If you have a roommate, live in a small studio, or want to break up a large open area, you might wish for walls where there are none. But unless you’re doing a big remodel, this isn’t always possible. Enter the clever room divider, which can be opened, closed, or rearranged on a whim—a particularly handy feature in spaces that need to serve more than one purpose. We like these five easy-to-replicate twists on the usual screens and curtains.
1. Partitions on Wheels
Above: An inventive solution in a shopkeeper’s NYC apartment: A DIY room divider—courtesy of a rolling rack from Ted Steel Industries, a pretty linen sheet, and shower curtain rings—separates a sleeping nook from the main living space. See Shop Owner Makié Yahagi’s Charm-Filled Loft in SoHo, New York for more. Photograph by Matthew Williams and styling by Alexa Hotz for Remodelista. 2. Screens at Right Angles
Above: We are particularly taken with the artful way this wood and rattan screen is positioned—bent at a right angle, rather than zigzagged, to cordon off a bed. Photograph by Pietro Russo; for more, see Pietro Russo’s 538-Square-Foot Apartment in Milan, Glamour Included. 3. Curved Curtains
Above: Curtains are among the more flexible options for room dividers. They can be easily pulled back or closed, depending on the need or time of day—no folding or heavy lifting required. For an upgrade, hang curtains from a curved rod, as shown here, to wrap around corners or whole spaces. Photograph by Jeff Cate; see A TriBeCa Pied-à-Terre with French Doors and Stealth Storage for more ideas. 4. Displays as Dividers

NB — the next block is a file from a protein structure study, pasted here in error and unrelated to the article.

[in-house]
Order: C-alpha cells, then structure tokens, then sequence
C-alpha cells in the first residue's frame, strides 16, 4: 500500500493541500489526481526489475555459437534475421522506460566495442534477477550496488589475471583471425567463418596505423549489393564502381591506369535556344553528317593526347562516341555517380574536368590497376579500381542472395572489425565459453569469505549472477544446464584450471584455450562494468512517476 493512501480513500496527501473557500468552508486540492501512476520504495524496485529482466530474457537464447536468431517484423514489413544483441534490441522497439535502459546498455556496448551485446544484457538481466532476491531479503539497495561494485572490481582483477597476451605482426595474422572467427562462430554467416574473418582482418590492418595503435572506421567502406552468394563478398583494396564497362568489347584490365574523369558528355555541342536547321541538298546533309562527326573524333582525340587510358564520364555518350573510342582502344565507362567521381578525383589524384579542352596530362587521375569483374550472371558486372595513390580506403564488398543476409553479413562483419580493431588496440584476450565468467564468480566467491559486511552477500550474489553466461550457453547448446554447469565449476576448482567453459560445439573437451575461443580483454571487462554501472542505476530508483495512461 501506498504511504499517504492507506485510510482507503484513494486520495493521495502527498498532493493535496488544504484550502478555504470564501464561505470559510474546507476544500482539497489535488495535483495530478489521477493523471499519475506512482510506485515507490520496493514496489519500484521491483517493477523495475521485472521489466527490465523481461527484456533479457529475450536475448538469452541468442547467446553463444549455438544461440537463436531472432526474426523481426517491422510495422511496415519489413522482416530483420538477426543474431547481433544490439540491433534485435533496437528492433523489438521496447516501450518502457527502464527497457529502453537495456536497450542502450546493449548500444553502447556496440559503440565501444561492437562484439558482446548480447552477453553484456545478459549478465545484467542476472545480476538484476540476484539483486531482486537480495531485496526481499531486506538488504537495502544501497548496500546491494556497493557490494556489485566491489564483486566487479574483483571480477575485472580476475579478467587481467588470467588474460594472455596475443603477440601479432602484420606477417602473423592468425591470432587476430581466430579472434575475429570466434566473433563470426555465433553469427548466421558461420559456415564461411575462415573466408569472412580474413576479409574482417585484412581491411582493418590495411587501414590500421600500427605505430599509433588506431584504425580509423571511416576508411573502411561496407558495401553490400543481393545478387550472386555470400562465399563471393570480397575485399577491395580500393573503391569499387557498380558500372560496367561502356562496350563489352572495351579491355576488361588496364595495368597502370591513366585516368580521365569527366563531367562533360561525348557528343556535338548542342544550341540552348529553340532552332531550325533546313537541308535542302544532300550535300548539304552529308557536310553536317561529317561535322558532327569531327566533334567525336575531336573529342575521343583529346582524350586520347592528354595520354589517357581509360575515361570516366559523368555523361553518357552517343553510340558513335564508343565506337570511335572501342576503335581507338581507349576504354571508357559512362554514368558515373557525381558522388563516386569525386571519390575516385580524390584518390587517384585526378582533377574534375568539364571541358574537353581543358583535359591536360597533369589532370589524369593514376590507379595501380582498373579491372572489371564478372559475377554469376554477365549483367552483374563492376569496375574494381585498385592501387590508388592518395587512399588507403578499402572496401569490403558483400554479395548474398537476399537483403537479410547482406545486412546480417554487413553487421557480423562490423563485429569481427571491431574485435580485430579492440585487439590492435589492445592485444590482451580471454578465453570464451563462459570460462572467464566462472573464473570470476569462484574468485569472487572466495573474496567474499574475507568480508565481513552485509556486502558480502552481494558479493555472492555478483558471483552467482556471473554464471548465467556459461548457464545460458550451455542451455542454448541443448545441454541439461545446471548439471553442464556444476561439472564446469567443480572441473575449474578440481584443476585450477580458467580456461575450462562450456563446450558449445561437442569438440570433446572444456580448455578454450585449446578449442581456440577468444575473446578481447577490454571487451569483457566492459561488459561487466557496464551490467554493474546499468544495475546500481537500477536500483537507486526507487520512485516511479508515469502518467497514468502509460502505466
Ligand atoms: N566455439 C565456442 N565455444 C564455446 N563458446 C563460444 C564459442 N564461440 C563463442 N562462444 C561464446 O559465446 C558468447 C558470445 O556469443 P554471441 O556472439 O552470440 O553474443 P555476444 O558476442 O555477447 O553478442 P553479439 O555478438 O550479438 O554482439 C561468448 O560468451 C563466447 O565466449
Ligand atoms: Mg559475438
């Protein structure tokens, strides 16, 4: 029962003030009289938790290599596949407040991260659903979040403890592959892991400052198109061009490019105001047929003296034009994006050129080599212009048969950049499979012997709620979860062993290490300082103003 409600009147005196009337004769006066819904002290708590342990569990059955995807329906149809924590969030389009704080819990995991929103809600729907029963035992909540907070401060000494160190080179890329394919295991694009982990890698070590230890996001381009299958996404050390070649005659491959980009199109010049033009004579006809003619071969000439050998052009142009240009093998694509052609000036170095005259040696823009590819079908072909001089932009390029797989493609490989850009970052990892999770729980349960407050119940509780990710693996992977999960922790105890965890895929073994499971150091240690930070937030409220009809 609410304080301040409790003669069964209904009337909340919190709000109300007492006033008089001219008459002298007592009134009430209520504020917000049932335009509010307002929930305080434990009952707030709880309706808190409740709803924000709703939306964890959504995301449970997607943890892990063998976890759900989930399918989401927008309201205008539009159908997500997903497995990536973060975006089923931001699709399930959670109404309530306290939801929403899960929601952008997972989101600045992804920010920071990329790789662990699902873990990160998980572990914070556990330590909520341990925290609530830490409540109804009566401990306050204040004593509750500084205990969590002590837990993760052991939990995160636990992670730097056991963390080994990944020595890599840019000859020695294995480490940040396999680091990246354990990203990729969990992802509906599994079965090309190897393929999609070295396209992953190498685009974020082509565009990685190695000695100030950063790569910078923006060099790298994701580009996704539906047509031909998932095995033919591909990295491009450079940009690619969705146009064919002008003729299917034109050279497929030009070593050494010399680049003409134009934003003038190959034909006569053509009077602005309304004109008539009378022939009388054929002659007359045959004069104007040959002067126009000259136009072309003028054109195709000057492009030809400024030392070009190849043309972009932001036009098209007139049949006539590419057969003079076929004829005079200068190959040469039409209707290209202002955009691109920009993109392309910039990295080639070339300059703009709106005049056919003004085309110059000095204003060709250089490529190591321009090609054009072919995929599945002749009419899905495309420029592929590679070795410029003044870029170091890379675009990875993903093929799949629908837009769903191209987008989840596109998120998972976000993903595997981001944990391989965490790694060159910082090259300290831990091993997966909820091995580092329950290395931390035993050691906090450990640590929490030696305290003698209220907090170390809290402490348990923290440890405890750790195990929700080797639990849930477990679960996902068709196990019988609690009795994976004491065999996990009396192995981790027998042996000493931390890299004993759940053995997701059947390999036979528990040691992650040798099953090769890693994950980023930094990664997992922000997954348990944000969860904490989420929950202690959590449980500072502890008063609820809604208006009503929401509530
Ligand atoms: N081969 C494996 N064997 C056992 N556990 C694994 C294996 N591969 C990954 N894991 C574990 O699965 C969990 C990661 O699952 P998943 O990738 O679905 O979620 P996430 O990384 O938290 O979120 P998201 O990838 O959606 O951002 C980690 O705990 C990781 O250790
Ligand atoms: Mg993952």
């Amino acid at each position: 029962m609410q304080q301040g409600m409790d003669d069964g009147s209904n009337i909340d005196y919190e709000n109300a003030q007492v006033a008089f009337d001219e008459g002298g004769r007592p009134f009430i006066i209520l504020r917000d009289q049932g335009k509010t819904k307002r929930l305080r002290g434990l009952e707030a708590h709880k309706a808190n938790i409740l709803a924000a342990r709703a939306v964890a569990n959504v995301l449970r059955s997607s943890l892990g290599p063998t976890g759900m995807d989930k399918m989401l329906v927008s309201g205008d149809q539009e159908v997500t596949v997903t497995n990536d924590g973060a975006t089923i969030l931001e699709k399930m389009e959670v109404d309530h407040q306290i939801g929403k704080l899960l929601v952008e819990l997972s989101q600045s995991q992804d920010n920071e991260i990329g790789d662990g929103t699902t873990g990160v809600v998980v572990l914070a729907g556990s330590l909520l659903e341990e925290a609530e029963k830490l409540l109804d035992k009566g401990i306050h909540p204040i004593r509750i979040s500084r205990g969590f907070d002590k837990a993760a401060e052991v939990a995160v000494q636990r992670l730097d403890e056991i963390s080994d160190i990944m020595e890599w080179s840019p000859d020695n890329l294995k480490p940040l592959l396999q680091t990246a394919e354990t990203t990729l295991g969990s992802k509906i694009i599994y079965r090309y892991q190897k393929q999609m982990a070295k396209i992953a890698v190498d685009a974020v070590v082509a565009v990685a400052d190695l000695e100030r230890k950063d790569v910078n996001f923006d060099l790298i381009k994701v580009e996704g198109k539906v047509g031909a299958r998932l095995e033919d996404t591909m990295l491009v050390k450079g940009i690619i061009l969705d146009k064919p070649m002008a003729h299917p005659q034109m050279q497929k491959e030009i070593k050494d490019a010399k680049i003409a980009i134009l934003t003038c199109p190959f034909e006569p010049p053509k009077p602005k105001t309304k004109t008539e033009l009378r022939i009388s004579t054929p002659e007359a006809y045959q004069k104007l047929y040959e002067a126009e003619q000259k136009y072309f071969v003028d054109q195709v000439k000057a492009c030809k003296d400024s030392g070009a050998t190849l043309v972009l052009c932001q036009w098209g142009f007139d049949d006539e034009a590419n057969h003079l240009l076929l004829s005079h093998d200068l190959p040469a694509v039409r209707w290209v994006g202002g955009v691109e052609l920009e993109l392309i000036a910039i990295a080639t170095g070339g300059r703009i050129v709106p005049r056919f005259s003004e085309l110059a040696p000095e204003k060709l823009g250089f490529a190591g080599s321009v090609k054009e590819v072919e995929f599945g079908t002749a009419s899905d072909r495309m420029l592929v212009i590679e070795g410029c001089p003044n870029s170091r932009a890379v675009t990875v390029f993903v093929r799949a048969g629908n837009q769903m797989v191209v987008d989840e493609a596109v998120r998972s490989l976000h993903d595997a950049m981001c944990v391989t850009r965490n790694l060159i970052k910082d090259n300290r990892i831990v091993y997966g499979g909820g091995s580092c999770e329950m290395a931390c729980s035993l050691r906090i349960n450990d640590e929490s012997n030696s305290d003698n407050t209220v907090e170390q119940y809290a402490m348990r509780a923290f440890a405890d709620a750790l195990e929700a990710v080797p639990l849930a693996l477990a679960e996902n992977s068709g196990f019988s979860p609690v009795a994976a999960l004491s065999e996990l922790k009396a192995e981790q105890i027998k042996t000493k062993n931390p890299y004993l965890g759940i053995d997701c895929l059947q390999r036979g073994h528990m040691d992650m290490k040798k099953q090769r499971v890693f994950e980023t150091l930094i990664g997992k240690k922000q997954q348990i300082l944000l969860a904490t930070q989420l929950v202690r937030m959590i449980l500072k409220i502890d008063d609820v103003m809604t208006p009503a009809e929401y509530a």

Above: Here’s a two-in-one solution—bookshelves that act as both storage and room divider, offering more or less privacy depending on how the shelves are arranged. Photograph by Brian Ferry; read more in The Unplanned Designers’ Loft in Brooklyn.
Above: Another instance of shelves as divider. Here, they create a separate bedroom in a tiny studio apartment—and provide ample space for displaying the tenant’s collections. See A Glamorous Studio Apartment in Auckland that Feels Like a One-Bedroom, Hack Edition for details. Photograph by Matthew Williams. 5. Industrial Curtains
Above: In his New York apartment, designer C. S. Valentin opted for yellow strip curtains (like the ones used in industrial food storage facilities), hung from a hospital drop chain, to create a bright and semi-transparent divider between living room and home office. Photograph by Jonathan Hökklo, from At Home with C. S. Valentin: French Eclecticism in Cobble Hill, Brooklyn.
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